Probate Auction Home is Back

By Dave Fratello | October 4th, 2010
Weird homes, weird situations – they have a way of staying weird.

When the "grim, destroyed" house at 1801 Elm came up for sale 11 months ago, it created a buzz because it hit the MLS at $399k. Was it a typo? A listing agent who'd slipped through some kind of wormhole into another time?

No, it was an auction, and that come-hither price was doing its job, generating weeks' worth of interest before a minor drama at the auction site in early December last year. The house sold in 90 seconds.

Four months later, the deal closed – in April this year. It was a probate case. The $805k price offered by the auction winner could have been overbid at the courthouse, with a minimum bid of $847,750 (winning bid +5%). But that didn't happen.

So the auction winners paid their $805k about 6 months ago. But now anyone can take it off their hands for $850k, because 1801 Elm is back – with a little markup. (The 5% bump would presumably leave the current owners nearly whole after costs of sale.)

The buyers appear to have changed their minds. Or maybe they just got sticker shock when they priced out the remodel they were contemplating. (Potential buyers can view their contractor's estimate.)

Now, it's strange to ask for a markup on a home that seems to have been so thoroughly exposed to the market just a short time ago. People had the chance – several chances – to pay more than $805k, and didn't.

Partly that's because this has to be viewed as a lot sale. The previous owner died in the property, a point of import that was disclosed readily by the auction listing agent and obviously affects buyers' opinions of its value. The home itself is virtually hopeless. As we said in our review last year:

Ceilings are peeling, pockmarked and outright collapsed. Walls are cracked. Trees and vines grew through windows. Termites appear to have had their way. Carpets were remarkably soiled, deep black in places, but the most shocking dirt may have been the rusty, caked-on filth covering the walls and floor of the shower tub and the sinks in the bathrooms and kitchen. Doesn't water clean things?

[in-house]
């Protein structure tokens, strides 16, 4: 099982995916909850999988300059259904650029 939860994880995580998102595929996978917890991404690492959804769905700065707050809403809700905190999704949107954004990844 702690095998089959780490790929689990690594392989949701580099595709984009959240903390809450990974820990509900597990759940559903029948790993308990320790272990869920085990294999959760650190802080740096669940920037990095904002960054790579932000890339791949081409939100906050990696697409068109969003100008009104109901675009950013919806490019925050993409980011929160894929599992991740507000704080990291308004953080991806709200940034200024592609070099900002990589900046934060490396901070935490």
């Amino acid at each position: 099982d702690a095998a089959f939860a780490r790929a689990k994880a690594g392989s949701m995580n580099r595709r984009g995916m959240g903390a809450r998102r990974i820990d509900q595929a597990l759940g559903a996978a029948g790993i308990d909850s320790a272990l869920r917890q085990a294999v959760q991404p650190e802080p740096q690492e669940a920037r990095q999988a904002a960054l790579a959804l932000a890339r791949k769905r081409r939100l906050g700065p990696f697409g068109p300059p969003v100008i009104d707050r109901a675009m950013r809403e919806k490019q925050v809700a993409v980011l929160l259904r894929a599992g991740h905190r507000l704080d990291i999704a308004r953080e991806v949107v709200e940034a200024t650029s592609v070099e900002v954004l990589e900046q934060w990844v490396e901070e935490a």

If you marched into the open [house] thinking: "With a little vision and patience, anyplace can be transformed," then your faith was challenged. It's a teardown.
We recap all of that simply because it's hard to grasp, from the new listing's chirpy phrases "FIXER UPPER!!!" and "Great Opportunity with Huge Potential to Remodel," what it is you're walking into here. Once you remove all the ruined stuff, it's not clear how much house there is left to remodel. If the math didn't work for the most recent buyers, who will it work for?

If it's a lot sale, maybe $800k or so doesn't seem such a bad lot price for MB west of Sepulveda, but any buyer thinking about jumping on such an opportunity will look at some numbers. Do you build your own custom house here for $1.0-$1.3m? Or why not look elsewhere – say, across the street, even, to 1812 Elm, a smart, newer Mediterranean ready for move-in at $1.890m (or maybe less, given its 50 DOM)?

It's a tough situation, and a tough time of year to launch a listing. Then again, last time they sold this one in a minute and a half.

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